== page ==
There have been a lot of changes lately in this telescope tourist’s life. Two big changes dwarf the others, and gave rise to lots of little fractal-like changes of their own: I started my first real, non-internship job covering space and physics for Wired.com, and I moved from the east coast to Seattle.
To get to Seattle, two of my dearest friends and I packed everything we could fit into my tan Toyota Camry and drove literally from ocean to ocean. (We drove an extra two hours on the last day to make sure we put our feet in the Pacific, since Seattle’s not actually on the coast.) We stayed with friends, took a couple hundred pictures, and drank more varieties of beer than I had thought possible. We swam in lakes, rode horses, and played a green ukulele around a campfire. It may literally have been the time of my life.
I planned a few science writing trips along the way — our visit to the historic Yerkes Observatory was featured on Wired last month, and there are more to come.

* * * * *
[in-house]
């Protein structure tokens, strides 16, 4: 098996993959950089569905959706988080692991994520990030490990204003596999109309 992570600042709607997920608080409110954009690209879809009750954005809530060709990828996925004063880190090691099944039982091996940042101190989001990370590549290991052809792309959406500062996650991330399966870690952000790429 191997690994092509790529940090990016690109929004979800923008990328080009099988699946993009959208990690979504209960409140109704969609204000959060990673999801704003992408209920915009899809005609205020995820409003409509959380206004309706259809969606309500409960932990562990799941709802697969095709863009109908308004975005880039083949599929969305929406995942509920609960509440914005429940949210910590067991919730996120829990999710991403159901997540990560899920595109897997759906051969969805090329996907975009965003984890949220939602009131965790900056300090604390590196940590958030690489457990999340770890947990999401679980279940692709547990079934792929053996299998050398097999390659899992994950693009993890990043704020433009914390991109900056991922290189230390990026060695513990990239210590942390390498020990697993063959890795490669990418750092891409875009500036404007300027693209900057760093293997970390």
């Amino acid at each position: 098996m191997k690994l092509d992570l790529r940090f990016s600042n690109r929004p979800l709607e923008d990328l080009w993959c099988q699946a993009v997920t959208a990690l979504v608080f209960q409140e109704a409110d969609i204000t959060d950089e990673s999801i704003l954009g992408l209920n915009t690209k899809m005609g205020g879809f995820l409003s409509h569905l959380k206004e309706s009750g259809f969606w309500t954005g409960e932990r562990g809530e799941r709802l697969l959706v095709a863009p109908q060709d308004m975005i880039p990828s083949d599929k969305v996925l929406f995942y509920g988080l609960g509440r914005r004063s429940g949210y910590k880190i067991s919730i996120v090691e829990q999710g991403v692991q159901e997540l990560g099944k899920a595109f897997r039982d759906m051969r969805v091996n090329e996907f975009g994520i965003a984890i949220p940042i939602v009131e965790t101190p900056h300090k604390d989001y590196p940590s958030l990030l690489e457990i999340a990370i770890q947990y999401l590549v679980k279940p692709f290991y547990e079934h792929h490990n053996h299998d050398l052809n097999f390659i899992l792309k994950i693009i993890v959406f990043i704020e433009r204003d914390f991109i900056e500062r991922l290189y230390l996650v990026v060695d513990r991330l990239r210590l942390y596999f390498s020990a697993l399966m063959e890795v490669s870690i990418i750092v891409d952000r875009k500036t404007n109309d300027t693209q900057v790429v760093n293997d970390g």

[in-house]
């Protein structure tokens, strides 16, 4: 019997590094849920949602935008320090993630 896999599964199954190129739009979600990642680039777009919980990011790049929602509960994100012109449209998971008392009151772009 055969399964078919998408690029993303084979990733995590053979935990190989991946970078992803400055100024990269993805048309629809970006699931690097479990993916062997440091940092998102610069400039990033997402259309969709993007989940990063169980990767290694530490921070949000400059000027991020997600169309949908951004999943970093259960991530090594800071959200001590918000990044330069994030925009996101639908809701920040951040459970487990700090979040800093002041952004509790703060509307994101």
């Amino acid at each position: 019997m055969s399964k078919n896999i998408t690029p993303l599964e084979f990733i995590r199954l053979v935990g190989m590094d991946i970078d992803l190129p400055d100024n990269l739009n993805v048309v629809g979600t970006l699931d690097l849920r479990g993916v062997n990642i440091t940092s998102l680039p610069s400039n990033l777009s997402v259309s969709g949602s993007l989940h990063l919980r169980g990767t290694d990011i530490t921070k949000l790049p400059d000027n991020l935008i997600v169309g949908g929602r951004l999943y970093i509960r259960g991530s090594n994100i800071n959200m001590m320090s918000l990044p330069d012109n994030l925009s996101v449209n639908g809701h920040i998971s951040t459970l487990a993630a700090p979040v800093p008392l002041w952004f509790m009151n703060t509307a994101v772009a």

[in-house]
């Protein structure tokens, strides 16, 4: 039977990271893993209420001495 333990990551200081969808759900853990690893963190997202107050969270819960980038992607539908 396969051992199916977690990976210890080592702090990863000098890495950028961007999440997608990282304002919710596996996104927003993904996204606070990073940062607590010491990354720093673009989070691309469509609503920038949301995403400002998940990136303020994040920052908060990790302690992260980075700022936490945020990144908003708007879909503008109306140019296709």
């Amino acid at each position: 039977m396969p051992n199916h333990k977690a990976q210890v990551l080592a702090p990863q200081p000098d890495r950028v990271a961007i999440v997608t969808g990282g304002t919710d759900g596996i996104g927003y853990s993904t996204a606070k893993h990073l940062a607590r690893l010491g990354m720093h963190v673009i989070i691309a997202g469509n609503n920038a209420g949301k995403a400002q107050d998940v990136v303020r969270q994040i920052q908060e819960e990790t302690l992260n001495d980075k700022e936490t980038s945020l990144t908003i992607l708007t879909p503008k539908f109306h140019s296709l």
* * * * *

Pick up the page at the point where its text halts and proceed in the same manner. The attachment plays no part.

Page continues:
But one of my road buddies, Kristine Heiney (pictured above, in the Badlands of South Dakota), kept a much more powerful record: She wrote poems. And she’s getting some recognition for them. Thirteen of her poems (two from the road trip) will be hanging in Gimme! Coffee in Ithaca, New York for the entire month of November. If you’re anywhere near Ithaca, go check them out! They even have some science in them.
In case you’re not going to be anywhere near Ithaca in November, Kristine said I could post the whole set of poems here. I can’t think of an introduction that would do them justice, so I’ll just let you go read them. They’re the best record I have of what those days felt like.